Savard finished with 207 goals and 706 points in 807 games during his NHL career, but there’s no telling what those final numbers could have been given his offensive skills, his creativity and his place on a Bruins team just beginning to get rolling offensively. Those high-flying days were a long time ago for Savard, however, and it’s good to hear that he’s simply healthy and very much looking forward to the next steps in his life.  

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Morning skate: Why BU's Dave Quinn is leaving for the Rangers

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nbC Sports Boston Illustration

Morning skate: Why BU's Dave Quinn is leaving for the Rangers

Here are all the links from around the hockey world, and what I’m reading while not at all minding a Tampa/Vegas Stanley Cup Final, though I think Winnipeg still has a few cards up their sleeve to play.

*Boston University head hockey coach Dave Quinn will be the latest to jump from the college ranks to the NHL ranks as he’s headed to New York as the Rangers head coach. A tough call for Quinn, who could have stayed at BU as a lifetime gig, but the presence of people like Jeff Gorton and Chris Drury and the high-profile nature of the Rangers gig certainly must have made it too difficult to pass up. 

*Marian Hossa is sadly calling it a hockey career after a skin condition sidelined him a couple of years ago, and will be joining the Chicago Blackhawks organization. 

*Interesting Q&A with Vegas Golden Knights GM George McPhee about the Stanley Cup dreams in Vegas, and what it’s been like to watch the organization grow this season.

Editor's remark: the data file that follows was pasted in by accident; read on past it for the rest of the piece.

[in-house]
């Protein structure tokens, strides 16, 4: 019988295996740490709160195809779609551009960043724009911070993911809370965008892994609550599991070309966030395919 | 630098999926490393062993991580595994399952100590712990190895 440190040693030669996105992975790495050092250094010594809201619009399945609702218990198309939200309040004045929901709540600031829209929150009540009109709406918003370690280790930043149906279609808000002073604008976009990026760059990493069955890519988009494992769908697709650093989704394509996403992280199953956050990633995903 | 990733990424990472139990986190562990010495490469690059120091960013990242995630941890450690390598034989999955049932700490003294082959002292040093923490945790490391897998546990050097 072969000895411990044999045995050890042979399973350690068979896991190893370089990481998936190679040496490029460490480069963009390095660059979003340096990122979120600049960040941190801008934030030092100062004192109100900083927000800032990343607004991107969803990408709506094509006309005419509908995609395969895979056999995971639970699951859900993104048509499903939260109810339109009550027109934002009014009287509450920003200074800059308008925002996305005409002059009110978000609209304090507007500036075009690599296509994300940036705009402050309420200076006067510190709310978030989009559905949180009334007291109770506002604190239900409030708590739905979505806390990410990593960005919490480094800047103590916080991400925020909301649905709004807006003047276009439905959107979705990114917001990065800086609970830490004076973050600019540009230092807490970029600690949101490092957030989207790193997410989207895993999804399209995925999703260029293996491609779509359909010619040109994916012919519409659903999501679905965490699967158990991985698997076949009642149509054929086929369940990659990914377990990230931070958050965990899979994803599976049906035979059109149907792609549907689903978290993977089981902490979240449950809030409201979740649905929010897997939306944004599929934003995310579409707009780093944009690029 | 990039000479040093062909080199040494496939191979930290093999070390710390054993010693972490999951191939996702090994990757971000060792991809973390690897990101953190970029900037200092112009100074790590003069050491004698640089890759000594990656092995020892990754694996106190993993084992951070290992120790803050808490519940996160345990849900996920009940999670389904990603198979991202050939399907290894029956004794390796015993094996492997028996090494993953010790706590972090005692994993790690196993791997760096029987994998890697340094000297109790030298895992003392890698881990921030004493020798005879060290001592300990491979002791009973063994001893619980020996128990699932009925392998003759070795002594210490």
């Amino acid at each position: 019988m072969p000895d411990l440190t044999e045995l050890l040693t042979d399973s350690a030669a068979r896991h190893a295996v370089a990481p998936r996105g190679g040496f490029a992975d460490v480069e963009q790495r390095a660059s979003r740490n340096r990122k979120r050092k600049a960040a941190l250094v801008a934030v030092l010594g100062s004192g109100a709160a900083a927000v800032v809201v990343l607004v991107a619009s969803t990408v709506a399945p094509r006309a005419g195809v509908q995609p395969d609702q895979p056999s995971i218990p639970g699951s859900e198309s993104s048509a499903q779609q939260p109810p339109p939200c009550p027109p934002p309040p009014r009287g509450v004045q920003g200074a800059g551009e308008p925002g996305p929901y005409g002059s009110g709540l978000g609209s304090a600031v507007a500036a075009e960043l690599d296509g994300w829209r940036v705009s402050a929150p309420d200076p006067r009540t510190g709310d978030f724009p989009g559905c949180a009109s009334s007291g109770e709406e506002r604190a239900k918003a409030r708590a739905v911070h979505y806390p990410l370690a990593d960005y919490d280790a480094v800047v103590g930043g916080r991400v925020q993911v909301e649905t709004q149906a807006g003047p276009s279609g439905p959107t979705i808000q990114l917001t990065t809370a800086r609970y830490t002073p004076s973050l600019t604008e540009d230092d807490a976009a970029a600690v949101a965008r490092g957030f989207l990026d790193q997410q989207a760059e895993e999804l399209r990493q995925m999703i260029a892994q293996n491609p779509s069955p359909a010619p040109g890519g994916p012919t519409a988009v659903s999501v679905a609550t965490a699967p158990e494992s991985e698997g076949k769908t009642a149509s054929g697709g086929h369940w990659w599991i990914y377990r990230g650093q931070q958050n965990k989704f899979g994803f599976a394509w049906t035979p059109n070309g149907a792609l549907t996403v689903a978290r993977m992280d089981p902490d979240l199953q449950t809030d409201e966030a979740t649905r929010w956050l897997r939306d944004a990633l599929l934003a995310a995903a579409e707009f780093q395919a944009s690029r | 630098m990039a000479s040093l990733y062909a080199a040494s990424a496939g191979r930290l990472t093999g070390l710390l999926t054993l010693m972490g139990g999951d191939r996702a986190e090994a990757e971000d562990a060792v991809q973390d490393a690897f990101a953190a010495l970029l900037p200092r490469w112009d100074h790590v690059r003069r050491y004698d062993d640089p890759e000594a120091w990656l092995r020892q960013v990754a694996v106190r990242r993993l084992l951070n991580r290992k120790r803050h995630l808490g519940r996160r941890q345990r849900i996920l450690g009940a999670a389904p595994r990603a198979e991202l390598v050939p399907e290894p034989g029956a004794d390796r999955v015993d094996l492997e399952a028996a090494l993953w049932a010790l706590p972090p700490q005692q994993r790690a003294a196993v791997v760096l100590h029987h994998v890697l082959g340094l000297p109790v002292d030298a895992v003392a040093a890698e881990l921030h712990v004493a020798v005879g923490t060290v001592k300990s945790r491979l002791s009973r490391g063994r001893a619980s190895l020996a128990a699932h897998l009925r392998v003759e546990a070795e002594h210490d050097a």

*A brand new coach’s corner with Don Cherry talking about the importance of goaltending at this time of year with both Marc-Andre Fleury and Andrei Vasilevskiy standing out right now. 

*Ryan Callahan has inspired the Tampa Bay Lightning with his courageous play this season, and has certainly been a difference-maker on the fourth line for the Bolts. 

*Wondering what’s going on with the Philadelphia Flyers? Here’s a mailbag to keep you up to date with it all. 

Report: BU hockey coach Quinn to take Rangers job

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AP Photo

Report: BU hockey coach Quinn to take Rangers job

Boston University hockey coach David Quinn has agreed to a five-year, $12 million contract to become the New York Rangers coach, according to an ESPN report.

Quinn, 51, replaced college hockey legend Jack Parker at BU in 2013 and was 105-67-21 with the Terriers, reaching three NCAA regional finals with a runner-up finish for the national championship in 2015. Parker won 897 games in 40 years at BU, the third-most all-time and most for a coach at a single school.

Rangers assistant GM Chris Drury and veteran defenseman Kevin Shattenkirk played at BU. Elliotte Friedman of Hockey Night in Canada and Bob McKenzie of TSN had each tweeted that Quinn was the leading candidate to replace Alain Vigneault as Rangers coach. Vigneault was fired the day after the regular season ended. New York finished 34-39-9 and last in the Metropolitan Division. 

The Rangers traded away veterans, including winger Rick Nash to the Bruins, at the trade deadline as they fell out of the playoff race and will likely try to rebuild with younger players under Quinn.